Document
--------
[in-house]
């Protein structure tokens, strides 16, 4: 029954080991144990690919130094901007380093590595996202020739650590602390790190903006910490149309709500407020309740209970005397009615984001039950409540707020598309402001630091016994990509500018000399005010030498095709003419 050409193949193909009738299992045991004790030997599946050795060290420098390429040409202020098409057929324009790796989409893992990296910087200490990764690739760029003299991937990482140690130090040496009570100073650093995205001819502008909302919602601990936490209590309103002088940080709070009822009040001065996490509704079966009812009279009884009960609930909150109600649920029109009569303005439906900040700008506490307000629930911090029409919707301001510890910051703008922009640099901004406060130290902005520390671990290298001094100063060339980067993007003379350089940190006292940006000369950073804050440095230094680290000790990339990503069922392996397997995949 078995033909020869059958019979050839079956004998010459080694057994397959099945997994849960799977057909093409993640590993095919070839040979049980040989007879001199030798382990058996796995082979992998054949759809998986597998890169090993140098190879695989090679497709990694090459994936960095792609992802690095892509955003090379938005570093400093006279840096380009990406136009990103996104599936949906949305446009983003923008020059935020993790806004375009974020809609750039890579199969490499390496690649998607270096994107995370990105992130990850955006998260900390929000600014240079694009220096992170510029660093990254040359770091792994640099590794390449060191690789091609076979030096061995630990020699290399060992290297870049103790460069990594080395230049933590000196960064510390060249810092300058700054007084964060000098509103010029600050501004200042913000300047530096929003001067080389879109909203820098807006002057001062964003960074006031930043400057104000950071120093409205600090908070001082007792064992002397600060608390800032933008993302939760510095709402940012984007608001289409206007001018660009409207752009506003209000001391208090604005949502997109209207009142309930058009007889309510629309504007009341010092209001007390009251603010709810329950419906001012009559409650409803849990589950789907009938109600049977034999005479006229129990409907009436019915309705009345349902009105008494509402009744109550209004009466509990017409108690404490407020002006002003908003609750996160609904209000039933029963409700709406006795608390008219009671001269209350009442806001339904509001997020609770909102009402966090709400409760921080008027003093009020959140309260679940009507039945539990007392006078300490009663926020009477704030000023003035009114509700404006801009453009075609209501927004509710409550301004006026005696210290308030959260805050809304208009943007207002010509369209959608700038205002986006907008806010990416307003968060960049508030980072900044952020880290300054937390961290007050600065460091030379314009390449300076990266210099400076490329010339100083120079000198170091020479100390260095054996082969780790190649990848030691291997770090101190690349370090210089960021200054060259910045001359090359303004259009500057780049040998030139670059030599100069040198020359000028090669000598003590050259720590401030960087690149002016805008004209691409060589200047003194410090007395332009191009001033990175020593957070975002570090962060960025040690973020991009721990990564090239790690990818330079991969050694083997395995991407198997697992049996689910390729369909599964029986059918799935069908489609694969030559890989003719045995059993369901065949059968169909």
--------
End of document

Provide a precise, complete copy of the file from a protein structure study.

[in-house]
């Protein structure tokens, strides 16, 4: 029954080991144990690919130094901007380093590595996202020739650590602390790190903006910490149309709500407020309740209970005397009615984001039950409540707020598309402001630091016994990509500018000399005010030498095709003419 050409193949193909009738299992045991004790030997599946050795060290420098390429040409202020098409057929324009790796989409893992990296910087200490990764690739760029003299991937990482140690130090040496009570100073650093995205001819502008909302919602601990936490209590309103002088940080709070009822009040001065996490509704079966009812009279009884009960609930909150109600649920029109009569303005439906900040700008506490307000629930911090029409919707301001510890910051703008922009640099901004406060130290902005520390671990290298001094100063060339980067993007003379350089940190006292940006000369950073804050440095230094680290000790990339990503069922392996397997995949 078995033909020869059958019979050839079956004998010459080694057994397959099945997994849960799977057909093409993640590993095919070839040979049980040989007879001199030798382990058996796995082979992998054949759809998986597998890169090993140098190879695989090679497709990694090459994936960095792609992802690095892509955003090379938005570093400093006279840096380009990406136009990103996104599936949906949305446009983003923008020059935020993790806004375009974020809609750039890579199969490499390496690649998607270096994107995370990105992130990850955006998260900390929000600014240079694009220096992170510029660093990254040359770091792994640099590794390449060191690789091609076979030096061995630990020699290399060992290297870049103790460069990594080395230049933590000196960064510390060249810092300058700054007084964060000098509103010029600050501004200042913000300047530096929003001067080389879109909203820098807006002057001062964003960074006031930043400057104000950071120093409205600090908070001082007792064992002397600060608390800032933008993302939760510095709402940012984007608001289409206007001018660009409207752009506003209000001391208090604005949502997109209207009142309930058009007889309510629309504007009341010092209001007390009251603010709810329950419906001012009559409650409803849990589950789907009938109600049977034999005479006229129990409907009436019915309705009345349902009105008494509402009744109550209004009466509990017409108690404490407020002006002003908003609750996160609904209000039933029963409700709406006795608390008219009671001269209350009442806001339904509001997020609770909102009402966090709400409760921080008027003093009020959140309260679940009507039945539990007392006078300490009663926020009477704030000023003035009114509700404006801009453009075609209501927004509710409550301004006026005696210290308030959260805050809304208009943007207002010509369209959608700038205002986006907008806010990416307003968060960049508030980072900044952020880290300054937390961290007050600065460091030379314009390449300076990266210099400076490329010339100083120079000198170091020479100390260095054996082969780790190649990848030691291997770090101190690349370090210089960021200054060259910045001359090359303004259009500057780049040998030139670059030599100069040198020359000028090669000598003590050259720590401030960087690149002016805008004209691409060589200047003194410090007395332009191009001033990175020593957070975002570090962060960025040690973020991009721990990564090239790690990818330079991969050694083997395995991407198997697992049996689910390729369909599964029986059918799935069908489609694969030559890989003719045995059993369901065949059968169909």